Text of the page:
Categories
Digital Literacy

Guide: Controlling your online identity

This Prezi presentation formed part of my workshop on Controlling Your Online Identity. It complements my Guide on Facebook Privacy. If the presentation does not appear below, view on Prezi.com. There is a little scaremongering in this guide! Deliberately, I might add, to provoke your thoughts and the overall privacy debate.

Categories
Digital Literacy

Be careful what you like on Facebook

This post is about some very public privacy loopholes on Facebook, the knock-on effect for people searching on Google, and the question over accepted norms. There’s a rant, a helpful tip, and then I go all philosophical on you.

Categories
Digital Literacy

Guide: Facebook profile privacy – controlling your online presence

One of our lecturers is trialling the use of Facebook with our undergraduates this year. The rationale is to provide a space where student from other institutions can interact, something that cannot be achieved with our VLE due to the locked-down nature of it. In preparation for this, we wanted to ensure that students were prepared and aware of how to restrict information that is on their Facebook profile. Hence, a 10 minute video guide pointing out the locations of Facebook privacy settings.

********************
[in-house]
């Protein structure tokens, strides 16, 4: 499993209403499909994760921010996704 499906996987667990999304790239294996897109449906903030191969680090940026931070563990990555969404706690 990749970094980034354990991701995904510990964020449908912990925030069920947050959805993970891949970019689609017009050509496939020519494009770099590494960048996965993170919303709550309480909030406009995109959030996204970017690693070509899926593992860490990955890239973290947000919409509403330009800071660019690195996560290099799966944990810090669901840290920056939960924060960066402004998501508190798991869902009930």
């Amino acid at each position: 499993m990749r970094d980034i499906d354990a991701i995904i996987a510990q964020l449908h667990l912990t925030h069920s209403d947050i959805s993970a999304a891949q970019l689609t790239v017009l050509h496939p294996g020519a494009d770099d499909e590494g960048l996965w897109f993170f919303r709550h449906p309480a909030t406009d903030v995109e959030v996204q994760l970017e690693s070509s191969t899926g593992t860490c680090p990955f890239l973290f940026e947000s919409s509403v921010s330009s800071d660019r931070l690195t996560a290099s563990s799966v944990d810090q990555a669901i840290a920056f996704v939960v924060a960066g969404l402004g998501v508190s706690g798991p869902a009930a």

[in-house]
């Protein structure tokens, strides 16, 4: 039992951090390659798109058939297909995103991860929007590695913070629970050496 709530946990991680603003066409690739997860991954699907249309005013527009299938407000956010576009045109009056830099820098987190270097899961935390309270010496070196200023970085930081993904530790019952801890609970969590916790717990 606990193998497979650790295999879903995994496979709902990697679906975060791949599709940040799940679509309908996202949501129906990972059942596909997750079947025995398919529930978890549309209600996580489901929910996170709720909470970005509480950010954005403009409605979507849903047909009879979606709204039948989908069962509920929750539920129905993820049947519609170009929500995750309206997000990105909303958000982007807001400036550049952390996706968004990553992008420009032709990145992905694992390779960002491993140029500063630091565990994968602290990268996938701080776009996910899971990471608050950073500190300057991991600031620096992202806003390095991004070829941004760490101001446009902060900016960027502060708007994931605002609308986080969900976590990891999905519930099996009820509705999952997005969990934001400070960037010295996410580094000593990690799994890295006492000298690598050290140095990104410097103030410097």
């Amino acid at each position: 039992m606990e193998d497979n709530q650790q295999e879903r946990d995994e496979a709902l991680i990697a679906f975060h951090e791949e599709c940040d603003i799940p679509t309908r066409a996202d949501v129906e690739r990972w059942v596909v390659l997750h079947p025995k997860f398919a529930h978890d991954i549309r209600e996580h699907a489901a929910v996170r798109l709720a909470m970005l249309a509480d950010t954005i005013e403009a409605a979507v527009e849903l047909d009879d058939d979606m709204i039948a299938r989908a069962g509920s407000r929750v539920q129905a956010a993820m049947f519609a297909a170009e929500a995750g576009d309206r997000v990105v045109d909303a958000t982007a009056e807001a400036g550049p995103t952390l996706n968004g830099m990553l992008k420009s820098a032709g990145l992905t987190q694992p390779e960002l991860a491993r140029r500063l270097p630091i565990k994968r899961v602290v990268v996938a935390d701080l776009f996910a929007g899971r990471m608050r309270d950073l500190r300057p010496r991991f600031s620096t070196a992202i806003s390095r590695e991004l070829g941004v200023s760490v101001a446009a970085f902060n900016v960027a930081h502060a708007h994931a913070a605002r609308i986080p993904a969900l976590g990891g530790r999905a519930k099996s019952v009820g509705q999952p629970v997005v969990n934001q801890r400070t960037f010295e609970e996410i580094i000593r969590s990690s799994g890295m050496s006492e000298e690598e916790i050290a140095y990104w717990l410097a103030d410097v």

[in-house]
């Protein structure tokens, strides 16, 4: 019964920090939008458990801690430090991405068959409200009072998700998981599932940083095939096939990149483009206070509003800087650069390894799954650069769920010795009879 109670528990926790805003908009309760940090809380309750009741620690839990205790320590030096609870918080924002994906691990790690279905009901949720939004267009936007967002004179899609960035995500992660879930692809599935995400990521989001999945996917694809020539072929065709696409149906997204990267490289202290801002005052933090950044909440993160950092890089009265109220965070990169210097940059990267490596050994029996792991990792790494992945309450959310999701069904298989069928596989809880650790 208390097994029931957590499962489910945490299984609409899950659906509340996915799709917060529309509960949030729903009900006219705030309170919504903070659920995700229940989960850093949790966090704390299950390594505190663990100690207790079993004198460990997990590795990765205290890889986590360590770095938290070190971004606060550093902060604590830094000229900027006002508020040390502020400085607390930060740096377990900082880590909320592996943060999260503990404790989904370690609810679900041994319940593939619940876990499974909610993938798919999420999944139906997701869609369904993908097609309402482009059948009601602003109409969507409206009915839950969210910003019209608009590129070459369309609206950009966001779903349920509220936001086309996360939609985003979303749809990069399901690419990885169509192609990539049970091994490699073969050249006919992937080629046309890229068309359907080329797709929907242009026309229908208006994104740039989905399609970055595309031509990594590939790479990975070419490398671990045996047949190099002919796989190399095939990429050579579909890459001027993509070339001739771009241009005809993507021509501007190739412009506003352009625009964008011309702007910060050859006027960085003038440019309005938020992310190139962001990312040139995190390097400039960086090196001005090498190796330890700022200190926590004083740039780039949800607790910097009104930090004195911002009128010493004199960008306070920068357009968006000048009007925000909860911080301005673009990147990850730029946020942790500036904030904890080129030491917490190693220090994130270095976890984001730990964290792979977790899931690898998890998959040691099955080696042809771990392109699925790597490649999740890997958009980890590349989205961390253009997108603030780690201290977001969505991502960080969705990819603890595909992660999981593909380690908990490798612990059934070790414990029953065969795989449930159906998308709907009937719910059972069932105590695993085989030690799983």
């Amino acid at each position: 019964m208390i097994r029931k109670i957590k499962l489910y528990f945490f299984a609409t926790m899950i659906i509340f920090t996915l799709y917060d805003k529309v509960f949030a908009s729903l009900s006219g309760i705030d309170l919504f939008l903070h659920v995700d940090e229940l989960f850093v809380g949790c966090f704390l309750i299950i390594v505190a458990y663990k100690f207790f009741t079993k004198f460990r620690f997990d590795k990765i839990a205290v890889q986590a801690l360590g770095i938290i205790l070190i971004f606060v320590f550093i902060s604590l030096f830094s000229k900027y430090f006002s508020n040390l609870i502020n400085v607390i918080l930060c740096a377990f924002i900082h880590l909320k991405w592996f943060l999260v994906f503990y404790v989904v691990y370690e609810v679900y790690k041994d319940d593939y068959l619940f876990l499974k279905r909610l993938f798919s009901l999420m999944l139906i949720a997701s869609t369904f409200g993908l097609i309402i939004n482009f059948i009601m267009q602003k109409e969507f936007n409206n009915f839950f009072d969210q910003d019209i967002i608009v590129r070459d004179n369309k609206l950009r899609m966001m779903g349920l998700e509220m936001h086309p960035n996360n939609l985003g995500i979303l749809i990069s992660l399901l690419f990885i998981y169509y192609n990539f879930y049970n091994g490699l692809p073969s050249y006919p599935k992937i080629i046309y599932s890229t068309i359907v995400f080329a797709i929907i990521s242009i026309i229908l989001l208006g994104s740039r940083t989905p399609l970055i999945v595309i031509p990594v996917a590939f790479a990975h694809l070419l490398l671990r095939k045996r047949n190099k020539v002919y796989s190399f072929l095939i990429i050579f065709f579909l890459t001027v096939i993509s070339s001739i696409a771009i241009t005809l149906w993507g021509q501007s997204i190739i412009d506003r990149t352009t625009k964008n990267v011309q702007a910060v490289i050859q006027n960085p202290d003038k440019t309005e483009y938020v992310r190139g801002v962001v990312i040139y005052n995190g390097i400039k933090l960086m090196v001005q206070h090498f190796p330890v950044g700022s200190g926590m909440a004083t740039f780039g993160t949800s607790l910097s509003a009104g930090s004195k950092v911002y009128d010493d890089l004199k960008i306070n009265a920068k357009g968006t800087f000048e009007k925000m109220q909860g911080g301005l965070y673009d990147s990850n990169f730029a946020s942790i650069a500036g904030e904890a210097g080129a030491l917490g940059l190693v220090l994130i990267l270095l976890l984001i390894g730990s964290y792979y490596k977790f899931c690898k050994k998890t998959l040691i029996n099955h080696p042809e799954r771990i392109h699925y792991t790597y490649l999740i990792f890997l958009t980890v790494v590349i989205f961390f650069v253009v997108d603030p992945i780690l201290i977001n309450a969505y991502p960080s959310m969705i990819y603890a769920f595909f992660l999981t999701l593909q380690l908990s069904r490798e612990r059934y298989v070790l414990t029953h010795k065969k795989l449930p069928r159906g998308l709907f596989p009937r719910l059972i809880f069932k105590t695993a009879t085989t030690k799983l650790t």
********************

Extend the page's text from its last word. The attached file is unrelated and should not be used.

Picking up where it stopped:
Categories
Digital Literacy

Trust or privacy?

This is a follow-up post to the Top 10 Google Streetview Pros and Cons post. A lot of the arguments on the internet still focus on privacy issues. However, how do web users consider their own web security?

Categories
Digital Literacy

Why I’ve removed all but my name from Facebook

I might not be one of those activists that has completely deactivate their Facebook profile or those lucky enough to actually have their profile deleted by the powers that be, but I’m getting a little annoyed about the whole terms and conditions saga. It’s been well documented in the news and on networks that Facebook’s attitude to privacy, ownership and rights is somewhat lacking in user-focus. Their change of heart over a section of the terms and conditions which granted Facebook rights to do whatever they wanted with user information, data or files, seemed obviously reactive. What I mean by that is that they appeared to be expecting to get away with it.